2009 - %3, November

More on the "Lady Bloggers" Hullaballoo

| Wed Nov. 4, 2009 6:54 PM EST

So given all the discussion generated by my "Lady Bloggers" post last week, I thought it would be wise to throw out a little reminder: The whole point of my post was to share a new statistic, to ask some pointed questions, and to say that if female bloggers aren't equally represented in the blogosphere, that's something that needs to change as more and more folks get their information from blogs.

After the story hit, female blogger Sarah Posner brilliantly suggested the hashtag #followwomenbloggers, and hundreds of people pitched in with suggestions for excellent female bloggers to follow. Several of you also had questions for me, and I've responded to a few of the main points in the comments section of the original post. In case you missed it, I'm reposting my response below:

Q: Why'd you pick a photo of Ana Marie Cox with cleavage?

A: I didn't pick it, and even if I had, now who's paying attention to the boobage? Do her breasts somehow undermine her legitimacy? Hell no, if you ask me, Ana Marie Cox can wear whatever Ana Marie Cox wants. Even if I didn't pick the picture, I fully stand behind my editor's choice. What's wrong with the picture? In my book, women shouldn't have to hide away their biology to be taken seriously. (Bonus: Ana's a MoJo alum.)

Q: Why 'lady' bloggers? What about 'gentlemen' bloggers?

A: If you'd rather me call you a homosapien who blogs and possesses two X chromosomes, I can. I just thought lady was a little shorter for the headline, which is the only place I used that term. I do hear your point, though, and I realize that "lady" has very traditional connotations, but as a female blogger myself, I certainly don't blog while sitting in Victorian dress, sitting sidesaddle and sipping Earl Grey. (Okay, maybe I still drink Earl Grey.) But I didn't envision any of you "lady bloggers" out there doing that either. Isn't there a point at which we can reclaim and reappropriate words? And if we're going to get all technical, it's not "women bloggers" either—it's female bloggers.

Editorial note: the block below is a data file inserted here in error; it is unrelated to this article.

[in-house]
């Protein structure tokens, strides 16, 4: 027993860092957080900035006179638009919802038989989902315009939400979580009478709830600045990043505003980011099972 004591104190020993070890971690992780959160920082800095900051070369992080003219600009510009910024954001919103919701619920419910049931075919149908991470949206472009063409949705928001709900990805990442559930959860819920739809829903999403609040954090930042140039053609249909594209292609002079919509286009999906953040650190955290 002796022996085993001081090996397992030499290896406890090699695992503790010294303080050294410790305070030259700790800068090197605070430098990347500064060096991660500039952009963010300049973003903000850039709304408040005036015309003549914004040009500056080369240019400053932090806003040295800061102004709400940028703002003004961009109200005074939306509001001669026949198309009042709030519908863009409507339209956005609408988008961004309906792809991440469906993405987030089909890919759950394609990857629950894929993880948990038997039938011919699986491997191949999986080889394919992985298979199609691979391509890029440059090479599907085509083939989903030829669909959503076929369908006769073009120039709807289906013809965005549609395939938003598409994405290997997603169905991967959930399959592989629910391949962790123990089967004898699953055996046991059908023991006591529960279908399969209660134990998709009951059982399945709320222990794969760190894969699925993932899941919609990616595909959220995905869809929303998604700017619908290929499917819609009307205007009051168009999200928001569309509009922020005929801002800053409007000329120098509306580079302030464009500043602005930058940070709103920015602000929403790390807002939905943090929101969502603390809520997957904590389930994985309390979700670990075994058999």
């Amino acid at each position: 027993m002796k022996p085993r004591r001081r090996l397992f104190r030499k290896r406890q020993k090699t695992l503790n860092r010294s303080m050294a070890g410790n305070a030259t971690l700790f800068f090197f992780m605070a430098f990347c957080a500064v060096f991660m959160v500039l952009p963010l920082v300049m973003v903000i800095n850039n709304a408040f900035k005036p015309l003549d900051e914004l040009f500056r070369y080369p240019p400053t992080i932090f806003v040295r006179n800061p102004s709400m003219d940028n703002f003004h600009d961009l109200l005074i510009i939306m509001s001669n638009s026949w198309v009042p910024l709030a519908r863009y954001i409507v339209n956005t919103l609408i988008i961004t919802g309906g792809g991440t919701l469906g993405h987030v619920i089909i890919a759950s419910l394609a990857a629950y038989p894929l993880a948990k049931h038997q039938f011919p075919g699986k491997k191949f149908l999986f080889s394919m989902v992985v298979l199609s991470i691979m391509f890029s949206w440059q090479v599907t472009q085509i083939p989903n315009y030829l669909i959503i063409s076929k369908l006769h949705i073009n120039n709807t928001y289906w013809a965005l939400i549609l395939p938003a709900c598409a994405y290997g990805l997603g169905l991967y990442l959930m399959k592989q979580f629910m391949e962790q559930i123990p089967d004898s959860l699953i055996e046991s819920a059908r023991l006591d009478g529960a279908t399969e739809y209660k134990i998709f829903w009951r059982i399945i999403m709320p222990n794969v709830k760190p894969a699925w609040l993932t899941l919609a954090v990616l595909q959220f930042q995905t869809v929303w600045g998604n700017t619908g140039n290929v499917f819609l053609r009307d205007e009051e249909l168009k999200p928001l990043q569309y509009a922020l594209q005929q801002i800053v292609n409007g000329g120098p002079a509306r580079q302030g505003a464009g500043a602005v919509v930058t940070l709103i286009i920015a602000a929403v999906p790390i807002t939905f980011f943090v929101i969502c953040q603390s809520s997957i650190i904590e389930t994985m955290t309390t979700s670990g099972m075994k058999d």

Q: This is bullshit and sexist, women are blogging.

A: Given that I quoted a female blogger in this piece, there's a high likelihood that I'm aware women are blogging. I never made any assertion that there are no female bloggers out there, but if you're disagreeing with the report and asserting that female bloggers make up more than a third of the blogosphere, I'd be happy to update the story to include whatever statistics you have. I'm aware that Technorati's study is hardly comprehensive—it's hard to have comprehensive, absolutely accurate statistics on the blogosphere—and that's why I chose to pose it as a question. To be honest, when I first wrote this blog entry, I thought it was kind of a throwaway post because I felt I wasn't really answering my own question. Apparently, based on your comments here, my very act of asking the question said more than I was aware of, but in any case, I'm glad it generated discussion because that's kind of the point of blogging.